on "The Human Face of Technological Change."

Her premise: Knowledge workers have significantly different skills
and a markedly different character than any previous class of
workers. That means managers and the organization must adapt.
In short, stop doing things the old way, and find new ways that

E-mail questions for either to [email protected]. We'll
relay your queries to Negroponte and James, who may incorporate
some of the questions into their keynotes.

Very important: Use one of the following subject lines:

Ask Nick


Ask Jennifer

If you don't, your query will be lost in e-mail underbrush.

You can still register for the show through next Monday,
Feb. 14, at


So you think you can present in this league?

We're taking your proposals for breakout sessions at OnLine
Learning 2000 and Performance Support 2000, concurrent shows
coming up Sept. 25-27 in Denver.

Deadline for proposals is Feb. 15.

Go to
information on how to submit a proposal.


The question we've been debating here recently: Is it your job
to design training that prods unmotivated learners? Or is it
the learner's job to be motivated?

Your answers tend to be conditional. For example, Sharon Gander
( [email protected] ) believes in motivating the unmotivated
-- but she wants to know why they're unmotivated.

"Courses should be designed to motivate all learners," explains
Gander, senior learning analyst with Cerner Corp.'s Virtual
University in Kansas City.

"One type of learning audience comes with low motivation. It's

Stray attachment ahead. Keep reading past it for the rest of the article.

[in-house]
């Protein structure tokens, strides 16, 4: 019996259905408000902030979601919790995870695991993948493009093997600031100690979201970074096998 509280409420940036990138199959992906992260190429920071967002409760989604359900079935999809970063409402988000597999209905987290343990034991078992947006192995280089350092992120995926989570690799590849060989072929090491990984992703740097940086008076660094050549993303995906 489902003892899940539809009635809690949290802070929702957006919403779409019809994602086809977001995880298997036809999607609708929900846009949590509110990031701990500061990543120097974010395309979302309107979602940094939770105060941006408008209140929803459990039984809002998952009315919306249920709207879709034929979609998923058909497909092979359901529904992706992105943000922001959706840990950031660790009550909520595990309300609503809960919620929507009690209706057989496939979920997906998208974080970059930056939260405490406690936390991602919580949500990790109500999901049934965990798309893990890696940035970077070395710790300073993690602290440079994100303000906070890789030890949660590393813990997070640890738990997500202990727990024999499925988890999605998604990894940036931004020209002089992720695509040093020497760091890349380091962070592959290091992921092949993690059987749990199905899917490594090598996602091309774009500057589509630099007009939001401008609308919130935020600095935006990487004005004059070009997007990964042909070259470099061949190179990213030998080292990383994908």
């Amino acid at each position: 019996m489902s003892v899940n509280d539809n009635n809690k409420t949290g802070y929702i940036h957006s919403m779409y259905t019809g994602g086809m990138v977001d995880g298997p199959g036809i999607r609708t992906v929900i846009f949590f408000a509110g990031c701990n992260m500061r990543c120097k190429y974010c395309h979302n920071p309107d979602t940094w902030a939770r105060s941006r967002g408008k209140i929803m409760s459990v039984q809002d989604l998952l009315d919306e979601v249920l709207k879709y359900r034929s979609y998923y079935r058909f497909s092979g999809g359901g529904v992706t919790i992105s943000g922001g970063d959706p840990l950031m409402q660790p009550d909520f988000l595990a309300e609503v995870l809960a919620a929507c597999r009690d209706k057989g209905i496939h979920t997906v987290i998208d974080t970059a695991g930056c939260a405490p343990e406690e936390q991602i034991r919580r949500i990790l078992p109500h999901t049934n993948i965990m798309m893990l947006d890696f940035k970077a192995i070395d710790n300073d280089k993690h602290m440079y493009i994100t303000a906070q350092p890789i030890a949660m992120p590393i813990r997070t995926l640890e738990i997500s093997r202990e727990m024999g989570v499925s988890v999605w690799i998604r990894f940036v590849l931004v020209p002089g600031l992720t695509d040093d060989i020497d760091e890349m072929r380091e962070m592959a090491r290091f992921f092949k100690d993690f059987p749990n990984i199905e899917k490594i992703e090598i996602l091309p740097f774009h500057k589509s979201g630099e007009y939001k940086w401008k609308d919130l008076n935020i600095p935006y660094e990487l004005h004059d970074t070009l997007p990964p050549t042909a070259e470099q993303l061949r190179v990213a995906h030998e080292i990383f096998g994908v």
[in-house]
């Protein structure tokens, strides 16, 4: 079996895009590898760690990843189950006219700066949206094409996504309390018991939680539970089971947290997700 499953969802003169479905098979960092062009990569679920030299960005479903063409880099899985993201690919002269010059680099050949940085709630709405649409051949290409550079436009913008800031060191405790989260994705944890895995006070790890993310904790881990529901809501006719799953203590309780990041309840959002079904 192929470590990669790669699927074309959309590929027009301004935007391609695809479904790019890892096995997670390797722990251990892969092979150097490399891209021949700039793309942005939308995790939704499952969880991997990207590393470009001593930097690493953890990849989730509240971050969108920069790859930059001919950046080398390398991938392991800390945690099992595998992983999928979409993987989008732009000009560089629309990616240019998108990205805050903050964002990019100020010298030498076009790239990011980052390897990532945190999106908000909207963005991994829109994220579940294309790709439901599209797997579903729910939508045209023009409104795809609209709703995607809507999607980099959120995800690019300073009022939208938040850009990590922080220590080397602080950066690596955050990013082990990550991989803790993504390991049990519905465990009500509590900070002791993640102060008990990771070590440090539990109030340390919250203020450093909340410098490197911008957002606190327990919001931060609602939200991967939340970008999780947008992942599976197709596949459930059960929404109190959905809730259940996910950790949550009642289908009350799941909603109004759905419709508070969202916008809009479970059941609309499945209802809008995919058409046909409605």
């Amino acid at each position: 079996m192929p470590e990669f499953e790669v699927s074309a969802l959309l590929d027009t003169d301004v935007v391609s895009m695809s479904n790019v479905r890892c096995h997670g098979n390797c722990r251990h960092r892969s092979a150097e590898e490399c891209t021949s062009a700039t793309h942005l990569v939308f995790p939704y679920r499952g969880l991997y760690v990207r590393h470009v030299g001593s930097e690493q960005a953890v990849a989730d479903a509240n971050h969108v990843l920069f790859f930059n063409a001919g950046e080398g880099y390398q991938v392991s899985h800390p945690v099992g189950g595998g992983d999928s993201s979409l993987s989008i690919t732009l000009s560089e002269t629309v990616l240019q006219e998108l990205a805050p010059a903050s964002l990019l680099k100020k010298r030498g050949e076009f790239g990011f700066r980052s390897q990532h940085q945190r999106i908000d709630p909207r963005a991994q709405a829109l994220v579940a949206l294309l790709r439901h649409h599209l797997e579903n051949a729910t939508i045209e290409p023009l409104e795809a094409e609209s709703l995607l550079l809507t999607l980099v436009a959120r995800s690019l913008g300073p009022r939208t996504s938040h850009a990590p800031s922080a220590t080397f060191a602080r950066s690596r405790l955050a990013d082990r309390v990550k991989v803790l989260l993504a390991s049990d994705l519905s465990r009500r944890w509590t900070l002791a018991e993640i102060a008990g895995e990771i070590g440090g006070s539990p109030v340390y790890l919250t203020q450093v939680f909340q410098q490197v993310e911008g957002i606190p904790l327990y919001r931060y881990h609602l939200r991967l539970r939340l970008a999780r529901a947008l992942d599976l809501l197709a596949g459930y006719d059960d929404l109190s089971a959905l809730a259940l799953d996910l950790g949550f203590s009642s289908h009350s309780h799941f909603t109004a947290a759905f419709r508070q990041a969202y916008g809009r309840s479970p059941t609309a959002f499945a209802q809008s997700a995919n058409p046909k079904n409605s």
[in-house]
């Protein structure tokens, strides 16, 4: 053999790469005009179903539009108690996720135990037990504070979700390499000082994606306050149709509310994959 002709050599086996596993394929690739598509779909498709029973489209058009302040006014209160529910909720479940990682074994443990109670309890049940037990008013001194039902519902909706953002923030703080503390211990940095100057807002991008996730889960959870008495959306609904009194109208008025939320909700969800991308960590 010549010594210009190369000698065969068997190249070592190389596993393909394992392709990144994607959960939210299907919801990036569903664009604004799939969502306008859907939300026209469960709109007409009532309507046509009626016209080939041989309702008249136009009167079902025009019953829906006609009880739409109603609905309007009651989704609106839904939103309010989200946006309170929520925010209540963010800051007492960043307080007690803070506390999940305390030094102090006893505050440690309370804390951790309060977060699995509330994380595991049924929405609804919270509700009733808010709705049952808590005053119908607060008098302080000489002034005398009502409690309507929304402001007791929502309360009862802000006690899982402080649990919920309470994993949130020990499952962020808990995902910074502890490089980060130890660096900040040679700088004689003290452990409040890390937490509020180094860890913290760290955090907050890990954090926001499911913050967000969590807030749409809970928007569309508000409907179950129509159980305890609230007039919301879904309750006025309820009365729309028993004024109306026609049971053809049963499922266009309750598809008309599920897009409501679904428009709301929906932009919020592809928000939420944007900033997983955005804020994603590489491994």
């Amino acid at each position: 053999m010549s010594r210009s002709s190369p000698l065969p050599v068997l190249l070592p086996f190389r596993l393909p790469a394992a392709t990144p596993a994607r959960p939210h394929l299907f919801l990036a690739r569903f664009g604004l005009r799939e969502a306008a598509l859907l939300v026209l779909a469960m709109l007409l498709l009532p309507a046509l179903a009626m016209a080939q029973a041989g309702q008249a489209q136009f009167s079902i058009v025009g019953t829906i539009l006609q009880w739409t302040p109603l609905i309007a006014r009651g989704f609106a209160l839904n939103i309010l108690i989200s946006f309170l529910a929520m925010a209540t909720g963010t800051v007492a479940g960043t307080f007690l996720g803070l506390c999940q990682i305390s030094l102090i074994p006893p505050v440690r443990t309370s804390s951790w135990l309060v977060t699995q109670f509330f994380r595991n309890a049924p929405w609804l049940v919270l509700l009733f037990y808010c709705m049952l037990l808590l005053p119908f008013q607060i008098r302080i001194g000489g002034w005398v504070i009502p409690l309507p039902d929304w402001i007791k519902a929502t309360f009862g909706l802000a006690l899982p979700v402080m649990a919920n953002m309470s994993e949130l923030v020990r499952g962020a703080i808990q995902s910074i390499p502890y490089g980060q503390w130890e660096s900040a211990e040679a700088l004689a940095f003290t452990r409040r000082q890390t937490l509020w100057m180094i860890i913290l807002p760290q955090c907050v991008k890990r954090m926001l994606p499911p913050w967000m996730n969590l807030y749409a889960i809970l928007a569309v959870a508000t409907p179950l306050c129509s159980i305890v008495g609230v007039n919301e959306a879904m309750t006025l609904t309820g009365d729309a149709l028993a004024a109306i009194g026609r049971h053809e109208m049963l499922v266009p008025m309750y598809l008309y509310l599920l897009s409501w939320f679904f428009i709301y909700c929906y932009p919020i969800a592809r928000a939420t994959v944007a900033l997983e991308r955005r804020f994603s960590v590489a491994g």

important to know why their motivation is low. Once you know why,
you can design ways to address that motivation."

Fear of technology is one demotivator. Another, says Gander, is
exhaustion from overwork.

Gander says she'll design to accommodate fear of technology.
"On the other hand, I have yet to find a way to motivate someone
who is in sleep deprivation," she says. "I'd rather that they
went home and slept. I have no desire to overcome that motivation

When you do want to motivate -- how do you do it? Gander suggests
using psychologist Abraham Maslow's hierarchy of needs. "The lower
the issue is on Maslow's hierarchy, the more active, physical,
warm and personal the interaction will need to be," she argues.

Coaching, small-group discussion, one-on-one training, and highly
interactive sessions will help in sessions that management
mandates but learners see as booooorrrrring.

"As motivation goes up the pyramid, design can be more abstract,
theoretical, and 'cooler,'" says Gander -- chat-room discussions,